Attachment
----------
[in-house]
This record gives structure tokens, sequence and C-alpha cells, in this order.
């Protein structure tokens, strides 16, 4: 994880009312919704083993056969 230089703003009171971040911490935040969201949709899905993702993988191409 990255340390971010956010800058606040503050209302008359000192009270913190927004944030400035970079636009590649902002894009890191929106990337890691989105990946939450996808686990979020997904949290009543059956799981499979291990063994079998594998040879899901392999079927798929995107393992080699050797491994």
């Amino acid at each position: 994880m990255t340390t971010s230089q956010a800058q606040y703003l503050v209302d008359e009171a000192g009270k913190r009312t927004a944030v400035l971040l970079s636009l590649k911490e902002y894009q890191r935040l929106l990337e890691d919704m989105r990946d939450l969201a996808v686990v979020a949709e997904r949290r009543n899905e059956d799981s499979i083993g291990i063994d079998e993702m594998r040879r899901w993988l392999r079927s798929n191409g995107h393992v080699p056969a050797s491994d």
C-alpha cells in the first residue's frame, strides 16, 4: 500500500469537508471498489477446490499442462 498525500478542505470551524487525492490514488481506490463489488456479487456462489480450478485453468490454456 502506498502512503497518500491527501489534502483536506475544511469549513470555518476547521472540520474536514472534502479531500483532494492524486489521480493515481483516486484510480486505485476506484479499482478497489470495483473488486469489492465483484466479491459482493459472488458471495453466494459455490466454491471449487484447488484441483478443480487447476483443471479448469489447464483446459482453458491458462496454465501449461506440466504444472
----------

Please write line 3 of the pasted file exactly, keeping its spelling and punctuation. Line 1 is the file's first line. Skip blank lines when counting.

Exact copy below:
């Protein structure tokens, strides 16, 4: 994880009312919704083993056969 230089703003009171971040911490935040969201949709899905993702993988191409 990255340390971010956010800058606040503050209302008359000192009270913190927004944030400035970079636009590649902002894009890191929106990337890691989105990946939450996808686990979020997904949290009543059956799981499979291990063994079998594998040879899901392999079927798929995107393992080699050797491994």